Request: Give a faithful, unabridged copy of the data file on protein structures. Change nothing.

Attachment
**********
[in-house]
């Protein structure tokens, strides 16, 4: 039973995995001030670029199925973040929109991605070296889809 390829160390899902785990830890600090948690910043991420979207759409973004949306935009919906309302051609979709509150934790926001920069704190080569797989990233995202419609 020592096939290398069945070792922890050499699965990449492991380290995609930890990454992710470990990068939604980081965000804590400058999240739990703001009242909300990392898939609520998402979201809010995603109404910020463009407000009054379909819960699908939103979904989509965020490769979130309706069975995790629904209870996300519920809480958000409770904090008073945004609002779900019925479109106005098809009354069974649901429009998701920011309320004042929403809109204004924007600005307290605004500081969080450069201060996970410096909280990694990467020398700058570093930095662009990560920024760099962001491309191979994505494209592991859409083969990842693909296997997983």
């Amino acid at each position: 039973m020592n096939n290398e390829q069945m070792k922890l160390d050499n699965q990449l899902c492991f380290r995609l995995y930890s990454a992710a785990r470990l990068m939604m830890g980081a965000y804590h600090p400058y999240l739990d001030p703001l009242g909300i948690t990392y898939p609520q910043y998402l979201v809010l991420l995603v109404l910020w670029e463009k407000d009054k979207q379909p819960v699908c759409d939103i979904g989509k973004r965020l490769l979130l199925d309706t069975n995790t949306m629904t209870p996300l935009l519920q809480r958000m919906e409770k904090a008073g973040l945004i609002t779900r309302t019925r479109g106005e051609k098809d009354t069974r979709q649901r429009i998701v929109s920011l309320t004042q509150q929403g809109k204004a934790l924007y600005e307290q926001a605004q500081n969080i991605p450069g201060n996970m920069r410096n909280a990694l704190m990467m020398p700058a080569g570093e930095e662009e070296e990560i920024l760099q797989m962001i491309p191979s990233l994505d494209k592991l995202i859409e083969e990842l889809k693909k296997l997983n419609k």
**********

[in-house]
């Protein structure tokens, strides 16, 4: 039973995995001030670029199925973040929109991605070296889809 390829160390899902785990830890600090948690910043991420979207759409973004949306935009919906309302051609979709509150934790926001920069704190080569797989990233995202419609 020592096939290398069945070792922890050499699965990449492991380290995609930890990454992710470990990068939604980081965000804590400058999240739990703001009242909300990392898939609520998402979201809010995603109404910020463009407000009054379909819960699908939103979904989509965020490769979130309706069975995790629904209870996300519920809480958000409770904090008073945004609002779900019925479109106005098809009354069974649901429009998701920011309320004042929403809109204004924007600005307290605004500081969080450069201060996970410096909280990694990467020398700058570093930095662009990560920024760099962001491309191979994505494209592991859409083969990842693909296997997983």
């Amino acid at each position: 039973m020592n096939n290398e390829q069945m070792k922890l160390d050499n699965q990449l899902c492991f380290r995609l995995y930890s990454a992710a785990r470990l990068m939604m830890g980081a965000y804590h600090p400058y999240l739990d001030p703001l009242g909300i948690t990392y898939p609520q910043y998402l979201v809010l991420l995603v109404l910020w670029e463009k407000d009054k979207q379909p819960v699908c759409d939103i979904g989509k973004r965020l490769l979130l199925d309706t069975n995790t949306m629904t209870p996300l935009l519920q809480r958000m919906e409770k904090a008073g973040l945004i609002t779900r309302t019925r479109g106005e051609k098809d009354t069974r979709q649901r429009i998701v929109s920011l309320t004042q509150q929403g809109k204004a934790l924007y600005e307290q926001a605004q500081n969080i991605p450069g201060n996970m920069r410096n909280a990694l704190m990467m020398p700058a080569g570093e930095e662009e070296e990560i920024l760099q797989m962001i491309p191979s990233l994505d494209k592991l995202i859409e083969e990842l889809k693909k296997l997983n419609k």